I also find that too where I just had a call with a client where they were talking about how some of their intent was around their work, was around their relationships, was around what they do with their time and their passions and interests, and all of that.
And where they arrive to was in the integration process, they’re like, “Actually, there’s kind of this question on who I am and how I show up in this world?” In which case, all those other things are related to that.
And so just know that there’s a lot of layers to this process and you get to choose how deep you want to go to a degree. Or sometimes the medicine just slaps you up a little bit. It’s like, “No, you got to go deep here, my friend.”
Nick: And this goes back to the dosage thing. Sometimes you take two grams and go deep and sometimes you take two grams, and it’s like a joyride. The dosage is not the end-all be-all here.
Jimmy: It’s not the defining factor on the depth and richness and potential significance of your experience.
The Hero’s Journey, a Path For All
Nick: I also think it’s worth noting, and we could probably do a whole episode on this but this hero’s journey is also this whole concept of Rites of Passage, very similar, that we don’t really have a lot of in our society.
Like, monumental milestones of moving from, let’s just say boyhood to manhood is like turning 18 and like, you can enlist in the military and turning 21, you can drink. And that’s about the extent of it.
There’s no actual ushering in of a new way of being a new paradigm and a model for what these major transitions in life are like. And so most people have not been on anything remotely close to a hero’s journey, or Rites of Passage prior to something like this.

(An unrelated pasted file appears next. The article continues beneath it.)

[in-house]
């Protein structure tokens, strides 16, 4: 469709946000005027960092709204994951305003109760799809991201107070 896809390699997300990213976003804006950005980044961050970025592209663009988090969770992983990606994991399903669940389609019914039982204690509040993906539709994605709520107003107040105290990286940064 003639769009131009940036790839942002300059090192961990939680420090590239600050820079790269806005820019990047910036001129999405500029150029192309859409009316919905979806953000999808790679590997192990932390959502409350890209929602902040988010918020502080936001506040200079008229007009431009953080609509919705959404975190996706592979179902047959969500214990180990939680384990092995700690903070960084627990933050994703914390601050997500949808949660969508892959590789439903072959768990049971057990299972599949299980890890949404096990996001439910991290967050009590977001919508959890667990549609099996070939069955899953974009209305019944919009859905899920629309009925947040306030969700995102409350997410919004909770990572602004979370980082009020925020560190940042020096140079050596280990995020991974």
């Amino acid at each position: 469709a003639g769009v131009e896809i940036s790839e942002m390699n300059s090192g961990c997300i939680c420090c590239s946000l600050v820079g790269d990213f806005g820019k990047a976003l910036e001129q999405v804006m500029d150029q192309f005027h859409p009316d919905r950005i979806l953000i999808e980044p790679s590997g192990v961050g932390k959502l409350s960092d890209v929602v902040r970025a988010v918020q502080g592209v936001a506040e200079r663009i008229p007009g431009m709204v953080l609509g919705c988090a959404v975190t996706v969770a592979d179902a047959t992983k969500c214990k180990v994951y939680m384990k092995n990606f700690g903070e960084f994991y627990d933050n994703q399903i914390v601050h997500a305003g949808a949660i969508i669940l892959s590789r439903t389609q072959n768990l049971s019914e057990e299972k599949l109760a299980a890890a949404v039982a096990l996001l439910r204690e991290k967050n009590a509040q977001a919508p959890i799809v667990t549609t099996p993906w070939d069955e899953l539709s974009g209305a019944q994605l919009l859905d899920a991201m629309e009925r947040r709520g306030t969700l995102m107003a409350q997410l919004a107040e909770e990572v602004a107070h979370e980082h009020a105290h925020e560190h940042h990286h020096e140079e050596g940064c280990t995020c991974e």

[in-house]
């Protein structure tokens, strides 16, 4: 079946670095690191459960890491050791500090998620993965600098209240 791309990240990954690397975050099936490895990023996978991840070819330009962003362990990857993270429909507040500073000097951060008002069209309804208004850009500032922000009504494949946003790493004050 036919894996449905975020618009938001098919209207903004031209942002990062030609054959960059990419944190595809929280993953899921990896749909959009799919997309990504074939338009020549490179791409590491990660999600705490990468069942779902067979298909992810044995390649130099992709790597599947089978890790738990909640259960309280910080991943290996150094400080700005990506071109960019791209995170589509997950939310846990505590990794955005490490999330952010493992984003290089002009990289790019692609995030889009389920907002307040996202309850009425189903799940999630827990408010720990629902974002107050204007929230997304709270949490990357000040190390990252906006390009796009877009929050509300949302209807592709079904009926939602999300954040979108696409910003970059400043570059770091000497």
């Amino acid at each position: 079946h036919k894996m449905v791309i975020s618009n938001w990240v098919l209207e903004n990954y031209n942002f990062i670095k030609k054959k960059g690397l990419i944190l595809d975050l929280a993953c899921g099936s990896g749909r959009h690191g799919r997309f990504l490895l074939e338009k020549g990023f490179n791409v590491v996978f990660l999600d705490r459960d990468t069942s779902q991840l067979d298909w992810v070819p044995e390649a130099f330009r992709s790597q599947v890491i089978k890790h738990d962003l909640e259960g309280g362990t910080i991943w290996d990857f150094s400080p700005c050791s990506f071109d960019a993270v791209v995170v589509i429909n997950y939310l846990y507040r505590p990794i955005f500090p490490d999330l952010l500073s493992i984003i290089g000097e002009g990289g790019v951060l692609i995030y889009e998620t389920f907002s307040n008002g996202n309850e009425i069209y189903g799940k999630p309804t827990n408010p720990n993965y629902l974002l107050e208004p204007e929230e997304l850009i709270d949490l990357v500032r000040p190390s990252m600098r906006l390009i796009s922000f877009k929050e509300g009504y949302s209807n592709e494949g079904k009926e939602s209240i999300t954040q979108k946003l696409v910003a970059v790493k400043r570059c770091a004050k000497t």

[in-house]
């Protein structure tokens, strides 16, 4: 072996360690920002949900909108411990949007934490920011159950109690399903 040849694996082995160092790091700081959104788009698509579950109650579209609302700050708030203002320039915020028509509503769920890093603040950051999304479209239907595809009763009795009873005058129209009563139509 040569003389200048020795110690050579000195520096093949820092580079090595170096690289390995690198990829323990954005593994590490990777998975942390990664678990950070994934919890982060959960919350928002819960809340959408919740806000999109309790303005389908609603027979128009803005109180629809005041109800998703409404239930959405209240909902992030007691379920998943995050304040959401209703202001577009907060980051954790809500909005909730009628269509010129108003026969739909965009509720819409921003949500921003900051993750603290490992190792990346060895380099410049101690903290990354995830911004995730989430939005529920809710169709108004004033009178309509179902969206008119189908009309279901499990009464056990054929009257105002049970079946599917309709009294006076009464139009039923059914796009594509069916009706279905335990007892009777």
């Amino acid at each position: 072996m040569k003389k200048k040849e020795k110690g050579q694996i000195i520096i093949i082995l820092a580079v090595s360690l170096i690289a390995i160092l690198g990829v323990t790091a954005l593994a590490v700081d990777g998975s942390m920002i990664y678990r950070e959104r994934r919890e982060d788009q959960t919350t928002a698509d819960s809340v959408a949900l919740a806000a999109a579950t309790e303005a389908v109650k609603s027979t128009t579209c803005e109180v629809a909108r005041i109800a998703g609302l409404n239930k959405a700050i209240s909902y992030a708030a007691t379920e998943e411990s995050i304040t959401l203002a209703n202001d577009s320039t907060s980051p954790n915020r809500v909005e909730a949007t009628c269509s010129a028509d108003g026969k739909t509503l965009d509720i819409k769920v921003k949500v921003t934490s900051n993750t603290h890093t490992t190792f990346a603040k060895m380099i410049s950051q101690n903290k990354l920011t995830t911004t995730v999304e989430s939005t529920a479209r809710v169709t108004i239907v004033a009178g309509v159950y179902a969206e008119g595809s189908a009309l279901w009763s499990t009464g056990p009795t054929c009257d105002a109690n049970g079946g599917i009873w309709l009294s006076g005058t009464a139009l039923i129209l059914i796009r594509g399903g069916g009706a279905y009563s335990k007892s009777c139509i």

Jimmy: Yeah. Even for me, I’m like, “Oh, cool, I can do more sh** now.” When I’m 13, I can go to a PG-13 movie. And then when I’m 18, I can vote now. When I’m 21, I can drink. When I’m 25, I can rent a car. And all of those things are stuff that we can do. But it doesn’t answer the question, this deeper question on the transition.
The transition from childhood into teen-hood, or into adulthood, or the transition into being a career professional or transition into starting a family and maybe being a father or mother and you know whatnot, and so I agree with you.
There is a lot missing in the celebration and how important that stuff is. I really find this also with my clients who skew older. I don’t think we do a good job in our society of revering elders. And I also know that you say this all the time, being an elder isn’t a mark, and how many years that you’ve been here.
I find so many folks who are in their 70s, 80s, some of my favorite clients, by the way, because they got a lot of social conditioning and programming to debunk and decide, but then they’re like, “Oh, I’ve retired, and now I’m trying to figure out how I want to live my life that is meaningful for the rest of the maybe 3, 5, 7, 10, 12 years that I have.”
And I think that’s such an inspiring thing because if somebody in their 80s is still trying to discover how they can find fulfillment and impact the world and impact the people around them, for damn sure people who are younger 20s, 30s, 40s have a lot of opportunity for that, too.
I just want to share that it’s not necessarily– one of the things that I like about psychedelics is that it’s not about your physical prowess when we think about heroes. It’s not about people who have this supernatural skill set, like athletes in our society are heroes.
I like this grounding of the hero’s journey because it denotes the possibility that anybody can embark upon a heroic process, this process of truly discovering who they are and how that applies to how they show up in the world.
Nick: Yeah, it reminds me of Buddhist and Eastern philosophy, they often talk about how the hardest battles you’ll ever fight are the ones within. And that’s what you’re getting at here is the hero’s journey really happens within. It may take the external world to spark some of the desire to embark on it or to reflect some of these things back at us.
But the journey itself, that transformation is deeply internal. And I personally have an immense amount of respect for anyone that’s willing to embark on that process because you’re willing to take a look under the hood.